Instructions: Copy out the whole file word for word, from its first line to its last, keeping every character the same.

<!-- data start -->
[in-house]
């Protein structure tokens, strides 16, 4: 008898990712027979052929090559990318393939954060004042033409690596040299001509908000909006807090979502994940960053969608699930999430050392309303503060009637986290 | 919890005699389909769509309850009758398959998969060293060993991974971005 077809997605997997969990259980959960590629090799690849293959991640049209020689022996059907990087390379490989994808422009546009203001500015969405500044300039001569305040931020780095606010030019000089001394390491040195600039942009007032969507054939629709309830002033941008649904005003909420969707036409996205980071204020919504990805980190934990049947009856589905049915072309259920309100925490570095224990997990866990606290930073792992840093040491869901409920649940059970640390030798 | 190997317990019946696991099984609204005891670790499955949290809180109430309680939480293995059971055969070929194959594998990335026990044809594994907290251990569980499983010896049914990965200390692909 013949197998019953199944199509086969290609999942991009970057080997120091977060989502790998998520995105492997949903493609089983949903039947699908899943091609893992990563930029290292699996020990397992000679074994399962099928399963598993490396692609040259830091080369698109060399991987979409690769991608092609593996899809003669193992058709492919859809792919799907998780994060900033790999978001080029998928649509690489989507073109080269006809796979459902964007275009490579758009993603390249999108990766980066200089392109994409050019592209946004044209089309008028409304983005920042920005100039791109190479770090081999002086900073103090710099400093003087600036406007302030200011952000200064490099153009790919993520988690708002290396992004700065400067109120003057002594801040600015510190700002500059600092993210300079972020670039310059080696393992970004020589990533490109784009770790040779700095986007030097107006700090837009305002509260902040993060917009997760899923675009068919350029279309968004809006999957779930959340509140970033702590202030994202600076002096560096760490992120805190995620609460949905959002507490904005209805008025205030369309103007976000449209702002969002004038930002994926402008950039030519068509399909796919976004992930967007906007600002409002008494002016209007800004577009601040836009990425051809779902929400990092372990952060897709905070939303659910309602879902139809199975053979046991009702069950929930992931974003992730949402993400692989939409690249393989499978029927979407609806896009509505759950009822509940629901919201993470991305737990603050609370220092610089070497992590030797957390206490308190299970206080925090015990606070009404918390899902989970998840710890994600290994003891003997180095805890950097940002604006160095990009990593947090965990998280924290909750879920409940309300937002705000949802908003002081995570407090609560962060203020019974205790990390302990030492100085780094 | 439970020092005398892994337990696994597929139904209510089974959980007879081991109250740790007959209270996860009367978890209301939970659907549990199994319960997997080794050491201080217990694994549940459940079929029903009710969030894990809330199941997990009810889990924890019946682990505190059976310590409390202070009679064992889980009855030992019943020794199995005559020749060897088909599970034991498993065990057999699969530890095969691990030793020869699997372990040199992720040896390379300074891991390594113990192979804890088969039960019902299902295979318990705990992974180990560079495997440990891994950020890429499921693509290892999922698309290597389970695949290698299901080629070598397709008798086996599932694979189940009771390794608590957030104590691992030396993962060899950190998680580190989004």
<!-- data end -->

[in-house]
């Protein structure tokens, strides 16, 4: 008898990712027979052929090559990318393939954060004042033409690596040299001509908000909006807090979502994940960053969608699930999430050392309303503060009637986290 | 919890005699389909769509309850009758398959998969060293060993991974971005 077809997605997997969990259980959960590629090799690849293959991640049209020689022996059907990087390379490989994808422009546009203001500015969405500044300039001569305040931020780095606010030019000089001394390491040195600039942009007032969507054939629709309830002033941008649904005003909420969707036409996205980071204020919504990805980190934990049947009856589905049915072309259920309100925490570095224990997990866990606290930073792992840093040491869901409920649940059970640390030798 | 190997317990019946696991099984609204005891670790499955949290809180109430309680939480293995059971055969070929194959594998990335026990044809594994907290251990569980499983010896049914990965200390692909 013949197998019953199944199509086969290609999942991009970057080997120091977060989502790998998520995105492997949903493609089983949903039947699908899943091609893992990563930029290292699996020990397992000679074994399962099928399963598993490396692609040259830091080369698109060399991987979409690769991608092609593996899809003669193992058709492919859809792919799907998780994060900033790999978001080029998928649509690489989507073109080269006809796979459902964007275009490579758009993603390249999108990766980066200089392109994409050019592209946004044209089309008028409304983005920042920005100039791109190479770090081999002086900073103090710099400093003087600036406007302030200011952000200064490099153009790919993520988690708002290396992004700065400067109120003057002594801040600015510190700002500059600092993210300079972020670039310059080696393992970004020589990533490109784009770790040779700095986007030097107006700090837009305002509260902040993060917009997760899923675009068919350029279309968004809006999957779930959340509140970033702590202030994202600076002096560096760490992120805190995620609460949905959002507490904005209805008025205030369309103007976000449209702002969002004038930002994926402008950039030519068509399909796919976004992930967007906007600002409002008494002016209007800004577009601040836009990425051809779902929400990092372990952060897709905070939303659910309602879902139809199975053979046991009702069950929930992931974003992730949402993400692989939409690249393989499978029927979407609806896009509505759950009822509940629901919201993470991305737990603050609370220092610089070497992590030797957390206490308190299970206080925090015990606070009404918390899902989970998840710890994600290994003891003997180095805890950097940002604006160095990009990593947090965990998280924290909750879920409940309300937002705000949802908003002081995570407090609560962060203020019974205790990390302990030492100085780094 | 439970020092005398892994337990696994597929139904209510089974959980007879081991109250740790007959209270996860009367978890209301939970659907549990199994319960997997080794050491201080217990694994549940459940079929029903009710969030894990809330199941997990009810889990924890019946682990505190059976310590409390202070009679064992889980009855030992019943020794199995005559020749060897088909599970034991498993065990057999699969530890095969691990030793020869699997372990040199992720040896390379300074891991390594113990192979804890088969039960019902299902295979318990705990992974180990560079495997440990891994950020890429499921693509290892999922698309290597389970695949290698299901080629070598397709008798086996599932694979189940009771390794608590957030104590691992030396993962060899950190998680580190989004």